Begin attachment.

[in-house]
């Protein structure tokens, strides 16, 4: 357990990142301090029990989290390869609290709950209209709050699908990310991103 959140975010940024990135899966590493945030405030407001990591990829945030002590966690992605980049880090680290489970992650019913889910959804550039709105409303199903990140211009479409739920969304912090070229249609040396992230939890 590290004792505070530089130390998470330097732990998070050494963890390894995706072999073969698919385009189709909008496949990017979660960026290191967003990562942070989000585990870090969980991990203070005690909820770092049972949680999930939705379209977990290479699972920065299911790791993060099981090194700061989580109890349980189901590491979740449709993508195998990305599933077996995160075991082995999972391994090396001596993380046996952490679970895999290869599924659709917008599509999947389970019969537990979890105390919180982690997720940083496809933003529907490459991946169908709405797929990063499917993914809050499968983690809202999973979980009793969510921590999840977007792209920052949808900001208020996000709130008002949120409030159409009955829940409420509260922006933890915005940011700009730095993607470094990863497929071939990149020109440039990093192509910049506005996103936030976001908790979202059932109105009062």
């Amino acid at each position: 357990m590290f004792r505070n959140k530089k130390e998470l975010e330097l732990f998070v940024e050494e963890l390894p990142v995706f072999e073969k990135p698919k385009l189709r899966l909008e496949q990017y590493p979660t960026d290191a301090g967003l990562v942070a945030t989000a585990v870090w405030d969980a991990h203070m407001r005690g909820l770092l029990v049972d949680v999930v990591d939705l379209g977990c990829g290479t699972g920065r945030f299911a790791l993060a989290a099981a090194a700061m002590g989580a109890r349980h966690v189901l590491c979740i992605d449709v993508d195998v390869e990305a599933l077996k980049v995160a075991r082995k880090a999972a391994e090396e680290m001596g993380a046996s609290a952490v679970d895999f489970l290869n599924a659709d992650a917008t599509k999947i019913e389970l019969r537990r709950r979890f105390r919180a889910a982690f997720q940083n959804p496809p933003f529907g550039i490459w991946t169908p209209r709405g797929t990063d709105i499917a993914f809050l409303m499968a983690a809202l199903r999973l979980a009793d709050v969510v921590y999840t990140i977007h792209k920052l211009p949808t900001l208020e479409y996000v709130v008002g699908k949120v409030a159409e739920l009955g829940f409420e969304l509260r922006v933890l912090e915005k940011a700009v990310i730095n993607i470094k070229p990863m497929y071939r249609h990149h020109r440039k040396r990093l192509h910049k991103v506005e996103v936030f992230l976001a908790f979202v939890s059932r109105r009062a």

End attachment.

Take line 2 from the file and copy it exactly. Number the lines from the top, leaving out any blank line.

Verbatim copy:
């Protein structure tokens, strides 16, 4: 357990990142301090029990989290390869609290709950209209709050699908990310991103 959140975010940024990135899966590493945030405030407001990591990829945030002590966690992605980049880090680290489970992650019913889910959804550039709105409303199903990140211009479409739920969304912090070229249609040396992230939890 590290004792505070530089130390998470330097732990998070050494963890390894995706072999073969698919385009189709909008496949990017979660960026290191967003990562942070989000585990870090969980991990203070005690909820770092049972949680999930939705379209977990290479699972920065299911790791993060099981090194700061989580109890349980189901590491979740449709993508195998990305599933077996995160075991082995999972391994090396001596993380046996952490679970895999290869599924659709917008599509999947389970019969537990979890105390919180982690997720940083496809933003529907490459991946169908709405797929990063499917993914809050499968983690809202999973979980009793969510921590999840977007792209920052949808900001208020996000709130008002949120409030159409009955829940409420509260922006933890915005940011700009730095993607470094990863497929071939990149020109440039990093192509910049506005996103936030976001908790979202059932109105009062």